About Crossley Fields
"This is a very good school that gives very good value for money. Pupils attain high standards by the time they leave the school. This means pupils make very good progress during their time at the school. Pupils' personal development is excellent. The school provides a rich and broad curriculum. There is a very calm, caring and supportive ethos in the school and pupils feel very valued. The Headteacher provides very high caliber leadership." Ofsted Report March 2002
Our school is a Primary Co-educational day school for children in the four plus to eleven age group. The school is organised into two buildings and has extensive grounds, which include excellent sporting facilities.
Parents of prospective pupils are encouraged to make an appointment to meet the Headteacher and look around the school with their children.
"Taking account of the results in English, mathematics and science together, the school attains well above average in comparison with similar schools. There is a definite trend of improving standards within the school For example, inspection evidence indicates that pupils attain well above average in reading, writing and mathematics by the end of Year 2. This is higher than the above average attainment they achieved in the national tests of 2001." Ofsted Report March 2002
"The quality of teaching is one of the reasons for the success of the school. High quality teaching enables pupils with a wide range of needs to learn effectively." Ofsted Report March 2002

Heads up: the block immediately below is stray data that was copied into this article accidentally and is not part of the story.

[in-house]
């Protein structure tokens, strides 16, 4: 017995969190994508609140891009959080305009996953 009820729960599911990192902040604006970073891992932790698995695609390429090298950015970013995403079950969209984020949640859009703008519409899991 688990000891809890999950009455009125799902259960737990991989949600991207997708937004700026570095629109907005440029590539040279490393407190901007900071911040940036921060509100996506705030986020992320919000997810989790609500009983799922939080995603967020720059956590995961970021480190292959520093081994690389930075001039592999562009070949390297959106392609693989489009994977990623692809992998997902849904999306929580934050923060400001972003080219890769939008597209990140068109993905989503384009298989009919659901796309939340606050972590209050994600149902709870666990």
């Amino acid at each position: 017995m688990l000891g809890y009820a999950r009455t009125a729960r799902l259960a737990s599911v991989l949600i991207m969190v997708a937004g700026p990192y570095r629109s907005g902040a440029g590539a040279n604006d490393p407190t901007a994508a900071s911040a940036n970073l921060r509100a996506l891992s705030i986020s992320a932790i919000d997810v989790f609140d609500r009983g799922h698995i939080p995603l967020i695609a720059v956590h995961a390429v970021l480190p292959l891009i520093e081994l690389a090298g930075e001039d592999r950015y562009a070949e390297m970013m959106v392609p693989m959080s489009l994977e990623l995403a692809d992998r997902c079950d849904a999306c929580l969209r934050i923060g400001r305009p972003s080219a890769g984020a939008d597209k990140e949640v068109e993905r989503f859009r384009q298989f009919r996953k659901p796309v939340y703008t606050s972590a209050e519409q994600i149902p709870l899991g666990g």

The Character of the School
"Pupils have excellent attitudes to their work. They are very interested in school and enthusiastically involve themselves in the wide range of activities the school provides." Ofsted Report March 2002
Children are encouraged to take a pride in the appearance of the school and its grounds. We aim for high standards in the display of children's work, high academic attainment and breadth of achievement in the classroom and around school.
Statement of Aims
In line with the Kirklees "Curriculum Statement 5-16" we have as our aims for the Education of all children:-
- to increase children's knowledge, experience and imaginative understanding, thus developing their awareness of moral values and capacity for enjoyment.
- to enable them to enter the world after Education is over as active participants in society, as responsible contributors to it, being capable of achieving as much independence as possible.
The aims are true for all children in accordance with their age, ability, aptitude and any special educational needs they may have. We accept and agree with the aims of The Education Reform Act, part one, chapter one, that a School Curriculum should:-
a) "promote the spiritual, moral, cultural, mental and physical development of pupils at the school and of society;" and
b) "prepare such pupils for the opportunities, responsibilities and experiences of adult life."
"Pupils behaviour in and around the school is very good. They are courteous to each other and to adults." "The school cares very well for its pupils. Members of staff treat the pupils with understanding and respect." Ofsted Report March 2002
School Behaviour Policy - An Introduction for Parents
The school has a positive behaviour policy in place. Our school aim was devised with children and reflects the philosophy of our school.
"We will try to make a happy and caring school where we all feel special and care for each other and everything around us".
The following five school rules encompass the positive behaviour we are looking for in our school.